In a recent interview with CNBC's "Futures Now," the Euro Pacific Capital chief said that while the markets have rallied since Trump's election victory, the very same economic issues that got him elected will be the exact same one's he'll find himself unable to solve.
As Schiff sees it, Trump pleased voters with his promise to cut taxes and increase spending in some key areas. However, his proposed policies will hurt the economy rather than make room for improvement.
"He doesn't want to tackle, for political reasons, the real problems that are underlying the economy," Schiff told CNBC.
Namely, the fund manager predicted that Trump's economic policies will exacerbate already-existing trade and fiscal deficits, and bring about inflation that the Fed will likely be pressured to solve. This may even involve going against the idea of a rate hike, which many had pegged at a more than 90 percent chance of occurring in December.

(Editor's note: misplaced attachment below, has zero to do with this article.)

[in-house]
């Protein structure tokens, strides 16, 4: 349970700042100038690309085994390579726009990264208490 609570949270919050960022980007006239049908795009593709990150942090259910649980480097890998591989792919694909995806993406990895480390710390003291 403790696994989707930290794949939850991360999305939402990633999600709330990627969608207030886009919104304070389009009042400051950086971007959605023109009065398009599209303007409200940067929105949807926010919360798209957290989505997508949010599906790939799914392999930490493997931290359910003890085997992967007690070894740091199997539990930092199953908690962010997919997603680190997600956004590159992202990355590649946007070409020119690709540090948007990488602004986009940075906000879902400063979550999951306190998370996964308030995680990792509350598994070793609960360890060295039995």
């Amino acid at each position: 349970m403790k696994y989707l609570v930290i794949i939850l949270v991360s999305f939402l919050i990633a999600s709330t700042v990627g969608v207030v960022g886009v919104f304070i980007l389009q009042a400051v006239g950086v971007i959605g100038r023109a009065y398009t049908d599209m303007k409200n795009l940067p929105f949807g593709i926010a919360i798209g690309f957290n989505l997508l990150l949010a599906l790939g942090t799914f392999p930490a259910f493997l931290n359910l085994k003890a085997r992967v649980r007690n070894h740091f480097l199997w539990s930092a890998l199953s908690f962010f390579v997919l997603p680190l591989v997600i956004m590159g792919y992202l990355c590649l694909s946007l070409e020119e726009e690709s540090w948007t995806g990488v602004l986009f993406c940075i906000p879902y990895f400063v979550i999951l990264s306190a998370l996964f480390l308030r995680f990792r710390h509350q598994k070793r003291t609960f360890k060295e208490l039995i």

One of Trump's signature plans involves massive public spending on roads, bridges and other U.S. infrastructure. Meanwhile, economists nearly unanimously expect a tax cut that could rival the ones signed by former president George W. Bush.
"We're going to have to do even more quantitative easing (QE)," said Schiff, explaining that the central bank will have to return to its most potent weapon: Super-easy liquidity to pump-prime the economy.
"The Fed is going to have to reverse and cut interest rates, and it's not going to create economic growth, but it is going to put pressure on inflation that is already now above what the Fed supposedly says is its supposed target," he added.
In other words, Schiff believes that even if a December rate hike does happen, it's already "too little, too late" for the economy.
According to him, the Fed will still be faced with the question of how to finance the deficits that Schiff says will emerge, especially in light of the global bond rout that took place after the election.
The combination of outcomes from Trump's policies leads him to believe that a market "crisis" is on the way, and the crash could be even bigger than the one in 2008.
Stocks continued their post-election rally, with the Dow and small-cap stocks setting new record highs last week.